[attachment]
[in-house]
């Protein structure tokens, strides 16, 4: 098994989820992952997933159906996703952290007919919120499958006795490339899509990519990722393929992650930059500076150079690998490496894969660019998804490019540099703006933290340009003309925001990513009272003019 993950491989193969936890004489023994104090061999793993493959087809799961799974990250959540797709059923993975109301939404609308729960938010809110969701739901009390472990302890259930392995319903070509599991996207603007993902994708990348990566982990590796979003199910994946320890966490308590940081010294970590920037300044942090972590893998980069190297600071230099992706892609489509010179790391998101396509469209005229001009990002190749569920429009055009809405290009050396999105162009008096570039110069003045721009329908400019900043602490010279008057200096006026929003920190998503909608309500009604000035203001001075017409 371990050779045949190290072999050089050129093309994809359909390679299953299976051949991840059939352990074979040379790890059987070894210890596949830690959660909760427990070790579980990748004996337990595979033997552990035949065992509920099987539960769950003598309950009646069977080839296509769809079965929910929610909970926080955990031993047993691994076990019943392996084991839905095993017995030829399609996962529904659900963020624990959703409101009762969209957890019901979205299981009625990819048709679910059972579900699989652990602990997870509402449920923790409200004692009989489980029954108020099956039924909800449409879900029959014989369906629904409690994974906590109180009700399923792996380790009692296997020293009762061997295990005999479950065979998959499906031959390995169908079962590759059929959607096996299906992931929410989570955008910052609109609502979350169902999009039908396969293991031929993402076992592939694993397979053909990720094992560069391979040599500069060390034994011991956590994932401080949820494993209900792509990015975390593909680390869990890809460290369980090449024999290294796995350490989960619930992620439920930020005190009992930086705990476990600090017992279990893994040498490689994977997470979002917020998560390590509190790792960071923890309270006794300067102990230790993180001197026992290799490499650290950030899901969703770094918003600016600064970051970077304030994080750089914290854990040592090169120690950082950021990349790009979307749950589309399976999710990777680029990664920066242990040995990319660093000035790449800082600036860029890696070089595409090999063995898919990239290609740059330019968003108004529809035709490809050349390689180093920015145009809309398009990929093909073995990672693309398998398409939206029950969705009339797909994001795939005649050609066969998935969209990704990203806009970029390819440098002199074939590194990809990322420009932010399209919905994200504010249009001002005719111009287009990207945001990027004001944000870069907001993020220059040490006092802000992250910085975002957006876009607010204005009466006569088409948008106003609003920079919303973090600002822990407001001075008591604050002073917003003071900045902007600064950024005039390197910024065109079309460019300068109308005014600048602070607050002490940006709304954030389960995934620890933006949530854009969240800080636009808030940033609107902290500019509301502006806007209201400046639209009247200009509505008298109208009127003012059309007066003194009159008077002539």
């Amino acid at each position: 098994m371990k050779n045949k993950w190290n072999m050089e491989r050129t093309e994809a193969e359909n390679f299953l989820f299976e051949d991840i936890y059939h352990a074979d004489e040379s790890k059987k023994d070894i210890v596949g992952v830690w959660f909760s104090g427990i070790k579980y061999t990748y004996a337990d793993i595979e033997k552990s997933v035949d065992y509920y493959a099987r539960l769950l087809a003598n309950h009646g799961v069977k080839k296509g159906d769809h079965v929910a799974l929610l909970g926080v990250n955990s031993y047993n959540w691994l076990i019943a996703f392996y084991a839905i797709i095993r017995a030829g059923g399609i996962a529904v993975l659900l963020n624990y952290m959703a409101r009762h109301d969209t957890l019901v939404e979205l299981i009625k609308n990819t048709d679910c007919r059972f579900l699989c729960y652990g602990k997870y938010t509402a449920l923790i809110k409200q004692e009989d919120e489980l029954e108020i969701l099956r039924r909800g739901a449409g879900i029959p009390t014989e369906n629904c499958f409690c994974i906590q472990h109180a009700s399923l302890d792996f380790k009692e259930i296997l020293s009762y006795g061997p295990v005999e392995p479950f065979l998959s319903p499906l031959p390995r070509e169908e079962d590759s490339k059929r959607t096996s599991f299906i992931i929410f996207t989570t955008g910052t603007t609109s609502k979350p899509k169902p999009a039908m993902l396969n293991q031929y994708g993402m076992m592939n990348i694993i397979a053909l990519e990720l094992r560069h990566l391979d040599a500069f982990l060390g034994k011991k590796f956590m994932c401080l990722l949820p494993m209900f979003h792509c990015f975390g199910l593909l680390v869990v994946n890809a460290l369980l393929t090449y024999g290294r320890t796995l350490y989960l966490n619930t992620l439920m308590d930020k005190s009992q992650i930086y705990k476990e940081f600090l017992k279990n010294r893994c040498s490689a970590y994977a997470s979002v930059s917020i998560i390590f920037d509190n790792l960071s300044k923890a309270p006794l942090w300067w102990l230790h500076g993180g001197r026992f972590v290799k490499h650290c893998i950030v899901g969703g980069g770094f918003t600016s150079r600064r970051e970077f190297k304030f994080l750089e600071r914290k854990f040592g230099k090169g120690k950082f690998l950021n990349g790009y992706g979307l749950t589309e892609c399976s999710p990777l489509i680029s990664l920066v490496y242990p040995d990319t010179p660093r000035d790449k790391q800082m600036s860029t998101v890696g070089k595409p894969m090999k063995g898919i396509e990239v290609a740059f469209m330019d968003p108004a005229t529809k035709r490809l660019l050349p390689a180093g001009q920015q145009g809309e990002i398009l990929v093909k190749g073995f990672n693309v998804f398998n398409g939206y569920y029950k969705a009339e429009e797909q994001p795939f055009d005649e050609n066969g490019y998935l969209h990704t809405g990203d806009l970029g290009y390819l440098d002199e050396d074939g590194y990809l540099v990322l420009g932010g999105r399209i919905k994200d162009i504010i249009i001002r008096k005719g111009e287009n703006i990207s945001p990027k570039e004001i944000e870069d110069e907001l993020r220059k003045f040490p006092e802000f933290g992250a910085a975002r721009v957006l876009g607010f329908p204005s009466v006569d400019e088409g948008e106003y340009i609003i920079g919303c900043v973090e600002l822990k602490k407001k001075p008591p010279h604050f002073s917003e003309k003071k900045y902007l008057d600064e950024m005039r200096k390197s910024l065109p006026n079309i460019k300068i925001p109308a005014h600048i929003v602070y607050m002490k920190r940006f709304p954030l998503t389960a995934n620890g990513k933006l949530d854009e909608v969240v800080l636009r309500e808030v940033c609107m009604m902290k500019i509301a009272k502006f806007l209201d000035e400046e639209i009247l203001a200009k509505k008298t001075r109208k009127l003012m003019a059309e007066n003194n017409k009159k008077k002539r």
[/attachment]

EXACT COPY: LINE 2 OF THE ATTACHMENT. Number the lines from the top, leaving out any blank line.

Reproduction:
């Protein structure tokens, strides 16, 4: 098994989820992952997933159906996703952290007919919120499958006795490339899509990519990722393929992650930059500076150079690998490496894969660019998804490019540099703006933290340009003309925001990513009272003019 993950491989193969936890004489023994104090061999793993493959087809799961799974990250959540797709059923993975109301939404609308729960938010809110969701739901009390472990302890259930392995319903070509599991996207603007993902994708990348990566982990590796979003199910994946320890966490308590940081010294970590920037300044942090972590893998980069190297600071230099992706892609489509010179790391998101396509469209005229001009990002190749569920429009055009809405290009050396999105162009008096570039110069003045721009329908400019900043602490010279008057200096006026929003920190998503909608309500009604000035203001001075017409 371990050779045949190290072999050089050129093309994809359909390679299953299976051949991840059939352990074979040379790890059987070894210890596949830690959660909760427990070790579980990748004996337990595979033997552990035949065992509920099987539960769950003598309950009646069977080839296509769809079965929910929610909970926080955990031993047993691994076990019943392996084991839905095993017995030829399609996962529904659900963020624990959703409101009762969209957890019901979205299981009625990819048709679910059972579900699989652990602990997870509402449920923790409200004692009989489980029954108020099956039924909800449409879900029959014989369906629904409690994974906590109180009700399923792996380790009692296997020293009762061997295990005999479950065979998959499906031959390995169908079962590759059929959607096996299906992931929410989570955008910052609109609502979350169902999009039908396969293991031929993402076992592939694993397979053909990720094992560069391979040599500069060390034994011991956590994932401080949820494993209900792509990015975390593909680390869990890809460290369980090449024999290294796995350490989960619930992620439920930020005190009992930086705990476990600090017992279990893994040498490689994977997470979002917020998560390590509190790792960071923890309270006794300067102990230790993180001197026992290799490499650290950030899901969703770094918003600016600064970051970077304030994080750089914290854990040592090169120690950082950021990349790009979307749950589309399976999710990777680029990664920066242990040995990319660093000035790449800082600036860029890696070089595409090999063995898919990239290609740059330019968003108004529809035709490809050349390689180093920015145009809309398009990929093909073995990672693309398998398409939206029950969705009339797909994001795939005649050609066969998935969209990704990203806009970029390819440098002199074939590194990809990322420009932010399209919905994200504010249009001002005719111009287009990207945001990027004001944000870069907001993020220059040490006092802000992250910085975002957006876009607010204005009466006569088409948008106003609003920079919303973090600002822990407001001075008591604050002073917003003071900045902007600064950024005039390197910024065109079309460019300068109308005014600048602070607050002490940006709304954030389960995934620890933006949530854009969240800080636009808030940033609107902290500019509301502006806007209201400046639209009247200009509505008298109208009127003012059309007066003194009159008077002539």